Williams starred in box-office hits like "Million Dollar Mermaid" and "Dangerous When Wet."
Esther Williams, the professional swimmer who parlayed her skills in the pool into a successful career in films, has died. She was 91.
On screen, Williams helped popularize the so-called "aquamusicals," which paired musical numbers with synchronized swimming. Throughout the 1950s, she was a witty, vivacious and chlorinated presence who was never too far from the diving board in films with titles that positively dripped, like "Million Dollar Mermaid" and "Dangerous When Wet."
She became a top box-office draw and was seen by Metro-Goldwyn-Mayer as its answer to Sonja Henie, the Olympic figure-skating champion who was a star on the 20th Century Fox lot.
But film stardom was a detour, a lucrative one, but a career path she hadn't planned on following. As a teen, she won national swimming championships and had hoped to compete in the 1940 Olympics. Those dreams were dashed when the outbreak of World War II led to the cancelation of the games.
However, because of the war and the dashing of her Olympic dreams, she joined "Bill Rose's Aquacade" when it moved to San Francisco. There she spent five months swimming alongside “Tarzan” star Johnny Weissmuller and caught the attention of MGM scouts.
She was introduced on the big screen in 1942's "Andy Hardy's Double Life," alongside the franchise's star, Mickey Rooney, and a young Robert Blake.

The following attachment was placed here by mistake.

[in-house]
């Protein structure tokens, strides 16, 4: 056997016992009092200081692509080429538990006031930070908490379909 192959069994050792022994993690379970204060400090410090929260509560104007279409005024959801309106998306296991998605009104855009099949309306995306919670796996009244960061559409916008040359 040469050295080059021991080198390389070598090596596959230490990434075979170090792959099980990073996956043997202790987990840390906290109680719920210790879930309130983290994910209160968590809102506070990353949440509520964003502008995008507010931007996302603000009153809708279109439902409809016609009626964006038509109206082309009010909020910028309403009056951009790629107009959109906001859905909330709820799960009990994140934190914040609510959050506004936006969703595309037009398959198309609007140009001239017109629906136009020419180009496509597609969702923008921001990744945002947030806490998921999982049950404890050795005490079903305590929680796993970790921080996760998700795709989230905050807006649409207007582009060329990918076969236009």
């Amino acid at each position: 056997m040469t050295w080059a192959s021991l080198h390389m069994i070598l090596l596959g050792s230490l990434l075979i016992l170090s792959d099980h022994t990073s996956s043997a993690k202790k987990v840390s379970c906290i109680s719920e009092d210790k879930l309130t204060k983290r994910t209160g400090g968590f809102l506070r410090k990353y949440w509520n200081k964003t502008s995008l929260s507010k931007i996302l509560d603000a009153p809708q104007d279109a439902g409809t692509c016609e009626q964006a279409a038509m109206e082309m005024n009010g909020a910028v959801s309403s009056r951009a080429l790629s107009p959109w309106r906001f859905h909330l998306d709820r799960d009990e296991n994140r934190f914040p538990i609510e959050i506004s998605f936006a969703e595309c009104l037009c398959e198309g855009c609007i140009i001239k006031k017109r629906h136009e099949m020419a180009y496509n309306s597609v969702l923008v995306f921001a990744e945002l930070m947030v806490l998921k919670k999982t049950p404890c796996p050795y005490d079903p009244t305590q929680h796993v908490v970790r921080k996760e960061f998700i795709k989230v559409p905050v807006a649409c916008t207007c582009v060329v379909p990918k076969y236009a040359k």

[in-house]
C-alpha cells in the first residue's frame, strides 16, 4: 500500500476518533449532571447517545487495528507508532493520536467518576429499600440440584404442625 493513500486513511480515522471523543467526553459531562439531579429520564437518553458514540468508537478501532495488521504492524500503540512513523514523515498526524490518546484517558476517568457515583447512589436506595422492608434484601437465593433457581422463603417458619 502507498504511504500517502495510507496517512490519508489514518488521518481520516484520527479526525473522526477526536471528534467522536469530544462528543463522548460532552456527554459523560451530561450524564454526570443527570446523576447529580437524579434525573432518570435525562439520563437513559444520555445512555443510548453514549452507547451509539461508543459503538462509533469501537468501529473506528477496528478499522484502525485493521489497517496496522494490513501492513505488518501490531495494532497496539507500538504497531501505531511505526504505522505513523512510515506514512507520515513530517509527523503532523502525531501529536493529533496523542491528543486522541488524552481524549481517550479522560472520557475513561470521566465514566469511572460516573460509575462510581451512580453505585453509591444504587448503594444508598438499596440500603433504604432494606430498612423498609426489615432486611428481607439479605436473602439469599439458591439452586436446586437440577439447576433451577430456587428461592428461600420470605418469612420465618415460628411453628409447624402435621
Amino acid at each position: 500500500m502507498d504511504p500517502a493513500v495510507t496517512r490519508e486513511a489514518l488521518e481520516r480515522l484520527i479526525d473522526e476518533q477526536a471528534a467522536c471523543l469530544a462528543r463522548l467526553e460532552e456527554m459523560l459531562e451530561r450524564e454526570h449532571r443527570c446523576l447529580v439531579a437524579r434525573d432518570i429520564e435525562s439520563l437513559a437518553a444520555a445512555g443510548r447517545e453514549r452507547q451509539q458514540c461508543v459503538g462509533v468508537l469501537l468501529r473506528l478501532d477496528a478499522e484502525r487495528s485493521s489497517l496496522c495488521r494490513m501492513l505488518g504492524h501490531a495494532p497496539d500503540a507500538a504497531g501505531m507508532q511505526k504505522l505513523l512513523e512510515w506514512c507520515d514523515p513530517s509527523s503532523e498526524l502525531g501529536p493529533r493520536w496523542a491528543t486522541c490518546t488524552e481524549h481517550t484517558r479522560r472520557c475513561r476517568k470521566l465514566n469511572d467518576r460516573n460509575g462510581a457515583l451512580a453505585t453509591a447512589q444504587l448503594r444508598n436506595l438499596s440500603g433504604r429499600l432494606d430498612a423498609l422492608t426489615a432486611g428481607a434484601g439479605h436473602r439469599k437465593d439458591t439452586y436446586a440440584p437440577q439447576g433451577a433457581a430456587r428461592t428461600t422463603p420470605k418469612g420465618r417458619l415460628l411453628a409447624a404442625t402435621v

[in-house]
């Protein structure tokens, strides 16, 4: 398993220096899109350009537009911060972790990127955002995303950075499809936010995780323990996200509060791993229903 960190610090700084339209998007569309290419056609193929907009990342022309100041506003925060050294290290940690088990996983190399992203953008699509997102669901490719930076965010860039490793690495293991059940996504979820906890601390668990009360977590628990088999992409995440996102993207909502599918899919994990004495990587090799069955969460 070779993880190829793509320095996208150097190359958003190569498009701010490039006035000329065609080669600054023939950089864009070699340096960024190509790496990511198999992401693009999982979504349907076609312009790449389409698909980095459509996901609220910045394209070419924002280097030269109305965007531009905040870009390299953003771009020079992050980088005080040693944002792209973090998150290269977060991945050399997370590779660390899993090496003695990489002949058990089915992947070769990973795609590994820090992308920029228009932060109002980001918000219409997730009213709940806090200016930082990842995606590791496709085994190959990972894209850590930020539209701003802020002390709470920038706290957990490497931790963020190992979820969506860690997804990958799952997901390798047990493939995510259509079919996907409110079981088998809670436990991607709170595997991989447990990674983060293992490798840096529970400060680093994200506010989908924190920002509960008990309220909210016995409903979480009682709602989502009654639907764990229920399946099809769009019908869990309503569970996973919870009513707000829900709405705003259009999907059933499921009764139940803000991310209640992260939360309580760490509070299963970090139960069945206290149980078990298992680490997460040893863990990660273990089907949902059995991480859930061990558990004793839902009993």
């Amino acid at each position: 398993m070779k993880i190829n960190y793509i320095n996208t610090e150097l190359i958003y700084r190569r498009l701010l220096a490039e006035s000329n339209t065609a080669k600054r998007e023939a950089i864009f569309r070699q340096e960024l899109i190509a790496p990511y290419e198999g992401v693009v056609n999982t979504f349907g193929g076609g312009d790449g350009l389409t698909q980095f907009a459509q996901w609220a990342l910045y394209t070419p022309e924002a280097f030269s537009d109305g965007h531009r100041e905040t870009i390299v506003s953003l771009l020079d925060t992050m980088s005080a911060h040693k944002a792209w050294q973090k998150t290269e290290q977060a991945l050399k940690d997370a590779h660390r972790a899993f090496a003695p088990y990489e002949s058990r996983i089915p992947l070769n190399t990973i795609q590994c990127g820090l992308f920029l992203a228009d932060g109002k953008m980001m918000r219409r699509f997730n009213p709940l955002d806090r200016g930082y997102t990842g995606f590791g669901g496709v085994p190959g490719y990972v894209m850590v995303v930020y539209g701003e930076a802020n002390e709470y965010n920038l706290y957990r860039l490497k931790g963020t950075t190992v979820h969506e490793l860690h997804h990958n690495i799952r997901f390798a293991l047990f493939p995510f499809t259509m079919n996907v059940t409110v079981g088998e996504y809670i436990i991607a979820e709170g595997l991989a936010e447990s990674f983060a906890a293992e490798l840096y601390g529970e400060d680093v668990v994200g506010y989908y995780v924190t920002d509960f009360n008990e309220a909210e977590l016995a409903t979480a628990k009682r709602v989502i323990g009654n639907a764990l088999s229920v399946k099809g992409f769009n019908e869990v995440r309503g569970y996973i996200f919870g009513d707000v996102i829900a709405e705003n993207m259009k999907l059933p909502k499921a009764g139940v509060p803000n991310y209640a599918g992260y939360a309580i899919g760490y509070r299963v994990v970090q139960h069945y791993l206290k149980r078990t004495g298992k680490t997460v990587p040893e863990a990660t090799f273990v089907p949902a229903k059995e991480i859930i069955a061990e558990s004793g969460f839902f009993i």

Though her name became synonymous with "aquamusicals," some of her film work took place outside the pool. She took on more serious and varied roles in such films as the Depression-era drama "The Hoodlum Saint" and the bullfighting drama "Fiesta."
After her film career ended, Williams entered the retail side of the swimming industry, lending her name to a line of pools, retro swimwear and instructional children's videos. She even served as a commentator for synchronized swimming at the 1984 Olympics.
She married four times, first to Leonard Covner, who she met while attending Los Angeles City College. That would be the last non-showbusiness marriage that Williams would have.
In 1945 she married singer/actor Ben Gage, with whom she had three children. In her autobiography, Williams accused Gage of being a drunk who squandered $10 million of her money.
Williams' third husband was Argentine actor/director Fernando Lamas, who died of pancreatic cancer after 13 years of marriage. In 1994, Williams married actor Edward Bell, and the couple lived in Beverly Hills.